The respiratory mask 3 is connected to the oxygen dispenser 4 via a mask box 20 and the switching means 5 for dispensing oxygen.
The seal 19 of the screen 15 and that 18 of the oro-nasal facepiece 14 are of the type generally designed for respiratory masks 3. The branches 7, 8 are flexible enough to allow a conventional respiratory mask 3 to be worn effectively, without damaging its leaktightness. The facial respirator is designed so that the respiratory mask 3 can be used without removing the facial respirator 2, while substantially preserving all the leaktight properties of the respiratory mask 3.
The switching means 5 for dispensing oxygen are fitted into the mask box 20.
The switching means 5 for dispensing oxygen comprise a valve 21. This valve 21 has three stable operating positions:
Switching from the closed position to the first open position takes place by a manual operation of the user when he uses the facial respirator 2. According to a variant, switching from the closed position to the first open position takes place automatically when the facial respirator 2 is taken out of a storage housing or when the facial respirator is plugged in.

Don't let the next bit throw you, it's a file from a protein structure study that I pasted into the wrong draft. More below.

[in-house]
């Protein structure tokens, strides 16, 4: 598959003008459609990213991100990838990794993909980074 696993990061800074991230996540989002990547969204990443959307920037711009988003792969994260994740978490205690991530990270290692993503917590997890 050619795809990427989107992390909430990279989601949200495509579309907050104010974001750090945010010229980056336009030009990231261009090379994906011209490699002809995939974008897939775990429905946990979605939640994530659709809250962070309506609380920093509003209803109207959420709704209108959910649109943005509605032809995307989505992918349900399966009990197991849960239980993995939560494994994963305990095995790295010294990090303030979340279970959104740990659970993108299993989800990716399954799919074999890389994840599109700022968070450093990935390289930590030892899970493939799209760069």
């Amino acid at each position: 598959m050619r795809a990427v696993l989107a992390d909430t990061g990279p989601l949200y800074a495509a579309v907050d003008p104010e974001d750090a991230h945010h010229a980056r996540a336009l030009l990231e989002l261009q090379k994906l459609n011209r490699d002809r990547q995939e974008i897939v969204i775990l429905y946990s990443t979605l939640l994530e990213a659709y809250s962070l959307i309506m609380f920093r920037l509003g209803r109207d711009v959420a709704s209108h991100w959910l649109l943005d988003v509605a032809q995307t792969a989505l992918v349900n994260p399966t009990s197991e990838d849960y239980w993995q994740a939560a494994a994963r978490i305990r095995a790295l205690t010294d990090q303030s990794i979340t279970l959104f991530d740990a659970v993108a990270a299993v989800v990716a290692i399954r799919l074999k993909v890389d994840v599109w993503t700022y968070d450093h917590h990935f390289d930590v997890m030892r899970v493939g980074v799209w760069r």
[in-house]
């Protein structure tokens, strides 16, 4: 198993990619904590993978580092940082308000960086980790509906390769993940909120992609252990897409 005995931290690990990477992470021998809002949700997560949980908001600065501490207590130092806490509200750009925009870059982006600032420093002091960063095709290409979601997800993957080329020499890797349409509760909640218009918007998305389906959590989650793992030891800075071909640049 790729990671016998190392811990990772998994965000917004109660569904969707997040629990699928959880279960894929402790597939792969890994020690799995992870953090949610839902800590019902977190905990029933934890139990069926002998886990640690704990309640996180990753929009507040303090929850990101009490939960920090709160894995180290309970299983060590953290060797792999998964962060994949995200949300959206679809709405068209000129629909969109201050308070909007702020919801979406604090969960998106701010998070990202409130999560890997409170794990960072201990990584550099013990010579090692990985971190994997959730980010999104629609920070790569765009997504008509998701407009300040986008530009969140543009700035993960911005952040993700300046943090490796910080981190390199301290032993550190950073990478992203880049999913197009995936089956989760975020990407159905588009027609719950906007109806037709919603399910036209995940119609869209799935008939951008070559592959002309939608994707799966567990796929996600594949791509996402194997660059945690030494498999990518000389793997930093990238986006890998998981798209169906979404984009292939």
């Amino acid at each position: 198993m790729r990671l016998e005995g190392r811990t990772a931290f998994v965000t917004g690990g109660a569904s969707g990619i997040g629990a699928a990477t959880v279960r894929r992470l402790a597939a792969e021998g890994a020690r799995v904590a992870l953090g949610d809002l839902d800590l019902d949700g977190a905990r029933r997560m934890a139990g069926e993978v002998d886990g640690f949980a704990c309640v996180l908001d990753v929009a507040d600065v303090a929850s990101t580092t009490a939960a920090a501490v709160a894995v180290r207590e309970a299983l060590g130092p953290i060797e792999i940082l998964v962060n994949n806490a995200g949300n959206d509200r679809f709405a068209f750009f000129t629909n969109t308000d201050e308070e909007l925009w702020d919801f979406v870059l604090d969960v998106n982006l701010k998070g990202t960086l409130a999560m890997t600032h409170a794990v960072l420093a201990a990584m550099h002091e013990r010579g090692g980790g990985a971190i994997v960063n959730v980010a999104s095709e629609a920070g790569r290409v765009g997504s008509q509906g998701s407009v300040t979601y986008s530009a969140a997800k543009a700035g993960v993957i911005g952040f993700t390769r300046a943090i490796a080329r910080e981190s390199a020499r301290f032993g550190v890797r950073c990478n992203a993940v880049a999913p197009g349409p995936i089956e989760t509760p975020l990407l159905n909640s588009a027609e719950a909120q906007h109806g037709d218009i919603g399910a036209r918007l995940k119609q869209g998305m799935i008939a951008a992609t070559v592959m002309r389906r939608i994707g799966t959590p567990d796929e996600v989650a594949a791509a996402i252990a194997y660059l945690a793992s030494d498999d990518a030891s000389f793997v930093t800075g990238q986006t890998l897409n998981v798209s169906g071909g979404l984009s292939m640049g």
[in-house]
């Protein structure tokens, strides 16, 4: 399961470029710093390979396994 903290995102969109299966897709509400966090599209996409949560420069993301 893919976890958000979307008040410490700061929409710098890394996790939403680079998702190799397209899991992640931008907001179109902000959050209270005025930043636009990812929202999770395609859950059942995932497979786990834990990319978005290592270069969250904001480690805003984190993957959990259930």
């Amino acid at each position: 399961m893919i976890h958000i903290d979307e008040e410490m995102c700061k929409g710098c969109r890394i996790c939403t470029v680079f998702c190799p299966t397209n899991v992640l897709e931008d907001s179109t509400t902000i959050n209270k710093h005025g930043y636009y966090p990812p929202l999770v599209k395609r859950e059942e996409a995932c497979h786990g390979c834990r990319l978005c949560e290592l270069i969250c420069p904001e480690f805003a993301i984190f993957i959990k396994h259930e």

In the first open position, the facial respirator 2 is supplied through a calibrated orifice 22 located down-stream of the valve 21 and of the oxygen dispenser 4. This calibrated orifice 22, supplied at the pressure of the oxygen expanded by a pressure-reducing valve (not shown) downstream of the oxygen dispenser 4, guarantees a stable flow whatever the pressure at the outlet of the oxygen dispenser 4.
Switching from the closed position, or from the first open position, to the second open position takes place automatically when the respiratory mask 3 is taken out of the mask box 20.
Apart from abnormal flight conditions, the preventive supply of oxygen to flight personnel is provided by just the cannula 6. The switching means 5 for dispensing oxygen are in a position such that only the cannula 6 is supplied with oxygen.
In the preoxygenation situation under normal flight conditions, the oxygen dispenser 4 delivers oxygen
In the case of accidental de-pressurization, fire or the presence of toxic gases, the user takes hold of the respiratory mask 3 which is in the mask box 20. On opening this box 20, a signal is sent to the switching means 5 for dispensing oxygen. The switching means 5 for dispensing oxygen then cut the oxygen supply to the cannula 6 and directly supply the respiratory mask 3 with oxygen.